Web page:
The impact of the implementation of the Scholastic Read 180 model on reading skills development of middle school students with learning disabilities as compared to those using the Traditional Resource Reading model
The purpose of this quasi-experimental study was to determine if students with learning disabilities experience greater reading skill growth from the reading intervention Scholastic Read 180 or from the Traditional Resource Reading program as determined by the NCE mean gains experienced by students on the TCAP Reading assessment. A particular interest was to determine if special education students at Kenwood Middle School experienced reading skills growth as compared to the expected mean NCE gain score as a result of participating in the Scholastic Read 180 model. This study is significant because after examining the effectiveness of school-based reading programs currently in place at the two identified middle schools, a need to restructure the current reading programs was evident. Forty-four students in the Clarksville-Montgomery County School System with identified Reading and Language Arts learning disabilities participated in the study during the 2005-2006 school year. Twenty-two students from Kenwood Middle School and 22 students from New Providence Middle School. Data were analyzed using an unpaired t-Test and one sample t-Test at the α=.05 level of significance. There was no statistically significant differences in TCAP Reading Assessment NCE mean gains found for students using the Scholastic Read 180 model as compared to students using Traditional Resource Reading model with regards to gender and ethnicity. Additional analyses using one sample t-Test were conducted to determine if students achieved expected NCE growth. The results revealed a statistically significant difference in mean NCE gain scores of special education students at Kenwood Middle School as compared to expected mean NCE gain score based on participating in the Scholastic Read 180 model. It was recommended that (1) An Aptitude Treatment Interaction design be considered to determine the efficacy of Scholastic Read 180 with various subgroups of identified populations; (2) CMCSS implement a Responsiveness to Intervention (RTI) model to determine which model produces greater academic gains; (3) CMCSS evaluate the data after two and three years of implementation; (4) Evaluate the effectiveness of Scholastic Read 180 model in grades 3-5 with at-risk populations since research clearly states that children who are struggling readers in third grade continue to struggle throughout their academic career (National Center for Educational Statistics, 2001).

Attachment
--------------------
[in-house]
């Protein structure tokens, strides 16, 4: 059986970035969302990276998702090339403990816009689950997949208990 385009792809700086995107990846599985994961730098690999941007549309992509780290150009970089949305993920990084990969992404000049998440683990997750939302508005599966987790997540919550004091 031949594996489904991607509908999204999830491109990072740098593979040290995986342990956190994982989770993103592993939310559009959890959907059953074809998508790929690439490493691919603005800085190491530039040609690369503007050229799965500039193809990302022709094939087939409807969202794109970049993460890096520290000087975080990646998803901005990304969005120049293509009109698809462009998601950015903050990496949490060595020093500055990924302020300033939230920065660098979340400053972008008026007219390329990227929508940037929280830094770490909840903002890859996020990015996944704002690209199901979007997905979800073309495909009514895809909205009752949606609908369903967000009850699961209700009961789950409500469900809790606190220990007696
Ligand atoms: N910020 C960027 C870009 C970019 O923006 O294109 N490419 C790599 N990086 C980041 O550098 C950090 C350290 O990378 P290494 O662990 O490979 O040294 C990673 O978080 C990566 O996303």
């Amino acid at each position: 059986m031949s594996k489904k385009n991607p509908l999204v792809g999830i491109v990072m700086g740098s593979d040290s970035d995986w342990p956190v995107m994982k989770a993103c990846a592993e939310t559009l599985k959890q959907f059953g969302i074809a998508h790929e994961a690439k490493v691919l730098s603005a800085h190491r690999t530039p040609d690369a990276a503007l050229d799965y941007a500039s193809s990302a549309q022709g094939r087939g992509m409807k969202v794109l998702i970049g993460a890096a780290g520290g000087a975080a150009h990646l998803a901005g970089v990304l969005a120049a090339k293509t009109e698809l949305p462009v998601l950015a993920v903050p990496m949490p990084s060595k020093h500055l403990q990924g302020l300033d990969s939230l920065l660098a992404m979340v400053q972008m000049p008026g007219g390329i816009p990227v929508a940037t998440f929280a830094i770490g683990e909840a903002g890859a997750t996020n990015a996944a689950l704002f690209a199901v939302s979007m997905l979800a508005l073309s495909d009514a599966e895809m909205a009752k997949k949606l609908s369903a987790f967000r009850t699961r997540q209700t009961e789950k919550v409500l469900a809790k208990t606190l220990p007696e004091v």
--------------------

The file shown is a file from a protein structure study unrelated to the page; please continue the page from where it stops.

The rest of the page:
Kimberly Ann Sigears,
"The impact of the implementation of the Scholastic Read 180 model on reading skills development of middle school students with learning disabilities as compared to those using the Traditional Resource Reading model"
ETD Collection for Tennessee State University.